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  • This dataset contains records of the BGS analytical chemistry laboratories prior to the year 2000. It is basically an archive of original records and includes card indexes, files and raw analytical data. Files may contain background detail on the samples themselves but coverage is variable; information has been collected over many years in different formats. Different analytical techniques have been used over the years; consequently data are of variable quality as systems have improved with time. Samples analysed could be from anywhere in the world and were usually analysed for internal BGS customers. These are paper records and are available for viewing or copying. Any constraints on data usage would be dependant on individual files. Anyone wishing to access the records would require assistance from staff familiar with the data.

  • This dataset of paper records holds details of analysis of all the sample batches (from both internal and external customers) analysed by the Analytical Geochemistry Laboratory of the BGS since June 1996. It was installed to underpin the UKAS (United Kingdom Accreditation Service) accreditation of the geochemistry laboratories at Keyworth, which was awarded in August 1999. There is a file for each batch of samples submitted for analysis. The file documents the progress of the samples through the laboratories, including sample registration, sample processing, raw data from analytical instruments and the data reported to the client. The records are archived to provide supporting evidence for any query regarding geochemical data provided by the laboratories.

  • Chemical analysis of stream, river and rainfall samples for lowland rivers in the UK. The data are uncensored and provide a basis for research purposes, and must be viewed in this light. Information on analytical methodologies is available, including detection limits, from which the user can choose how the data might be interpreted. The basins studied were the Tweed, Wear, Humber, Great Ouse and Thames. One tributary (the Teviot) and two main-stem sites were monitored in the Tweed Catchment. One site around two-thirds down the catchment of the River Wear was monitored. Humber Basin Monitoring was undertaken for all the tributaries especially near their downstream limits. The Great Ouse was monitored around half way down the catchment. The Thames catchment was monitored upstream and downstream of sewage inputs to the river, prior and post effluent stripping of phosphorus. This work formed part of a major UK initiative introduced in the early 1990s, the Land Ocean Interaction Study, LOIS, to examine water, chemical and sediment fluxes from the eastern UK rivers to the North Sea. The entire LOIS core monitoring data, including a wider range of determinands, is available from EIDC. As part of this and subsequent work, the initiative was extended to examine a range of catchment basins, from rural to agricultural and industrial/urban impacted ones.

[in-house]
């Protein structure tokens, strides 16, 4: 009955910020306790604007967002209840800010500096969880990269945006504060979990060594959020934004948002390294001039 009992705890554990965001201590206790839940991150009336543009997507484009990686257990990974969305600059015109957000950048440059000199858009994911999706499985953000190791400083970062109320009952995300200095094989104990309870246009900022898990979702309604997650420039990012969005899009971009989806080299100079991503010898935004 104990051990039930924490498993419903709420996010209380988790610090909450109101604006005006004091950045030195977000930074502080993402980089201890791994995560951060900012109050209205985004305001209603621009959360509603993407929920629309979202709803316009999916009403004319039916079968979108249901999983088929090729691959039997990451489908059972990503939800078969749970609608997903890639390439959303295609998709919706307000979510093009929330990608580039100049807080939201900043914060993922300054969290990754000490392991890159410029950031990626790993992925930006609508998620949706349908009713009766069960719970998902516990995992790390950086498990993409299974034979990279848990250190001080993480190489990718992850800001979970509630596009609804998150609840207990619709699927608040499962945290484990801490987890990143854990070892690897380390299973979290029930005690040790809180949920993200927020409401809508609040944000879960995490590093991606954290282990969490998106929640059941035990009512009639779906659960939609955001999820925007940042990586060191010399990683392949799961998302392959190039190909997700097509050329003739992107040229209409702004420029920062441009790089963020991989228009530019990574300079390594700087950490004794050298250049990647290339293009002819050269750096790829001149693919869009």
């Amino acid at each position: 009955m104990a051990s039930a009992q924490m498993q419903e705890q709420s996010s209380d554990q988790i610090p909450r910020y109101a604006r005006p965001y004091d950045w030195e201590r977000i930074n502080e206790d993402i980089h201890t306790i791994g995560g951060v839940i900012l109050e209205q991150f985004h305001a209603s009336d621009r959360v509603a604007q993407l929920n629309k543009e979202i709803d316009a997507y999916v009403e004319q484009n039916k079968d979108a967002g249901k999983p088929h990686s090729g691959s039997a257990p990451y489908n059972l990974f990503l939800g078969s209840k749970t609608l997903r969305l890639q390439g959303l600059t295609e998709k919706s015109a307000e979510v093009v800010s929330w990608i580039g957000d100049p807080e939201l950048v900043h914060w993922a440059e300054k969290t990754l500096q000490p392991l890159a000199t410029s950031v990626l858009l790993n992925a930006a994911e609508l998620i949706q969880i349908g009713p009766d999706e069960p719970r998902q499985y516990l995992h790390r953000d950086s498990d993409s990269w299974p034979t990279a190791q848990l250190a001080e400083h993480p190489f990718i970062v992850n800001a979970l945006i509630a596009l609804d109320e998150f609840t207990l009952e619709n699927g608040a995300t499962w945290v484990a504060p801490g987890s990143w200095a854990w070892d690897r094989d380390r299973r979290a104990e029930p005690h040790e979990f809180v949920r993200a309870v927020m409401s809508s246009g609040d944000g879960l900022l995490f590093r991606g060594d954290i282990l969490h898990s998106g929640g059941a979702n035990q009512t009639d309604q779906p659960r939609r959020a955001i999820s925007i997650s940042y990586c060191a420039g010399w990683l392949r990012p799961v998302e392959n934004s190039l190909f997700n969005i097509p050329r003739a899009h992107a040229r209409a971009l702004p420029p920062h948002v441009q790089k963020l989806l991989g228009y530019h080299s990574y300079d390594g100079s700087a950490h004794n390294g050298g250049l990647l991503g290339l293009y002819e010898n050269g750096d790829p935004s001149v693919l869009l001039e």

• Water quality data produced from rainfall, throughfall and stemflow samples collected within a beech stand at Black Wood in Hampshire, and an ash stand at Old Pond Close in Northamptonshire. Two studies were carried out in the early 1990s to examine water quality in relation to hydrological and pollution changes. Chemical analysis involved a combination of electrometric (pH), inductively-coupled plasma emission spectroscopy (most major, minor and trace elements), atomic absorption spectroscopy (potassium), ion chromatography (major anions and fluorine) and colourimetry (ammonium and silicon).

  • This dataset provides the results of a water quality survey undertaken in mid-May 1985 of streams, springs and boreholes associated with the ophiolite rocks of the Troodos Massif in Cyprus. Determinands measured include: Na, K, Ca, Mg, Cl, SO4, Sulphide, Si, Alk, pH, Al, Ba, B, Br, Cr, I, Li, Sr, Fe

  • Trace metal mobilisation data (pH, ALK, Na, K, Ca, Mg, Li, SO4, Si, Be, Mn, Fe, Zn, Cu, Al,Sr, Be, Ba, Y,Co, Ni, B, Rb, Y, Cd, Sb, Cs, Ba, La, Ce, Nd, Pb, Th, U) for the River Carnon, the River Fal (downstream) and its estuary in Cornwall following discharge of highly polluted water from the Wheal Jane mine. In January 1992, there was a major pollution incident involving highly acidic wastes. CEH, in conjunction with the University of Reading monitored the River Carnon between September 1992 and April 1994, to examine the water quality.